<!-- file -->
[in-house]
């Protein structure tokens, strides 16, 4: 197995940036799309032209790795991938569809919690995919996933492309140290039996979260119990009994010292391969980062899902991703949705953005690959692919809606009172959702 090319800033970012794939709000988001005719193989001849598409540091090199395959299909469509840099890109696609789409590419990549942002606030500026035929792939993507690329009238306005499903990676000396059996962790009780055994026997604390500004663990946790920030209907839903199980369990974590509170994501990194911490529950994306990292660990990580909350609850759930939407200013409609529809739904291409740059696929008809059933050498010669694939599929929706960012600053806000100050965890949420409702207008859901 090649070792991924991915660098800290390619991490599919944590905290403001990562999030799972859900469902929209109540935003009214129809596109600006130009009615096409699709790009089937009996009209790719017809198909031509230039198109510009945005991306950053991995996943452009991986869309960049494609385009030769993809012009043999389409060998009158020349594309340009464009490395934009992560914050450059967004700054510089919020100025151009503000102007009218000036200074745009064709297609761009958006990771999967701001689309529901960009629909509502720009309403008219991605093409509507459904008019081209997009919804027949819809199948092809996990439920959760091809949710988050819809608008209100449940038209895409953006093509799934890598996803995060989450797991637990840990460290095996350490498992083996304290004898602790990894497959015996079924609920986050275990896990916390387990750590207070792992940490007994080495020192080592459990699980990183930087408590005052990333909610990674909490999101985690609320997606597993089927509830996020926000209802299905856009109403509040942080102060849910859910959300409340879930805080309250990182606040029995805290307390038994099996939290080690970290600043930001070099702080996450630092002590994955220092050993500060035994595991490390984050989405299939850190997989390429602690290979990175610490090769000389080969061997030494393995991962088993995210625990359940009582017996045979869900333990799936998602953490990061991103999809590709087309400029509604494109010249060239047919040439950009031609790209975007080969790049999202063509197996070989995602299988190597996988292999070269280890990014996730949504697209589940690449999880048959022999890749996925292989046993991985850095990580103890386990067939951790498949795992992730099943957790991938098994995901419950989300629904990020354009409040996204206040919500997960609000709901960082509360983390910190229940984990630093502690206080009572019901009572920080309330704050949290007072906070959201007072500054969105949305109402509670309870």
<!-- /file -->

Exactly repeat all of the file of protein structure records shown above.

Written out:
[in-house]
């Protein structure tokens, strides 16, 4: 197995940036799309032209790795991938569809919690995919996933492309140290039996979260119990009994010292391969980062899902991703949705953005690959692919809606009172959702 090319800033970012794939709000988001005719193989001849598409540091090199395959299909469509840099890109696609789409590419990549942002606030500026035929792939993507690329009238306005499903990676000396059996962790009780055994026997604390500004663990946790920030209907839903199980369990974590509170994501990194911490529950994306990292660990990580909350609850759930939407200013409609529809739904291409740059696929008809059933050498010669694939599929929706960012600053806000100050965890949420409702207008859901 090649070792991924991915660098800290390619991490599919944590905290403001990562999030799972859900469902929209109540935003009214129809596109600006130009009615096409699709790009089937009996009209790719017809198909031509230039198109510009945005991306950053991995996943452009991986869309960049494609385009030769993809012009043999389409060998009158020349594309340009464009490395934009992560914050450059967004700054510089919020100025151009503000102007009218000036200074745009064709297609761009958006990771999967701001689309529901960009629909509502720009309403008219991605093409509507459904008019081209997009919804027949819809199948092809996990439920959760091809949710988050819809608008209100449940038209895409953006093509799934890598996803995060989450797991637990840990460290095996350490498992083996304290004898602790990894497959015996079924609920986050275990896990916390387990750590207070792992940490007994080495020192080592459990699980990183930087408590005052990333909610990674909490999101985690609320997606597993089927509830996020926000209802299905856009109403509040942080102060849910859910959300409340879930805080309250990182606040029995805290307390038994099996939290080690970290600043930001070099702080996450630092002590994955220092050993500060035994595991490390984050989405299939850190997989390429602690290979990175610490090769000389080969061997030494393995991962088993995210625990359940009582017996045979869900333990799936998602953490990061991103999809590709087309400029509604494109010249060239047919040439950009031609790209975007080969790049999202063509197996070989995602299988190597996988292999070269280890990014996730949504697209589940690449999880048959022999890749996925292989046993991985850095990580103890386990067939951790498949795992992730099943957790991938098994995901419950989300629904990020354009409040996204206040919500997960609000709901960082509360983390910190229940984990630093502690206080009572019901009572920080309330704050949290007072906070959201007072500054969105949305109402509670309870």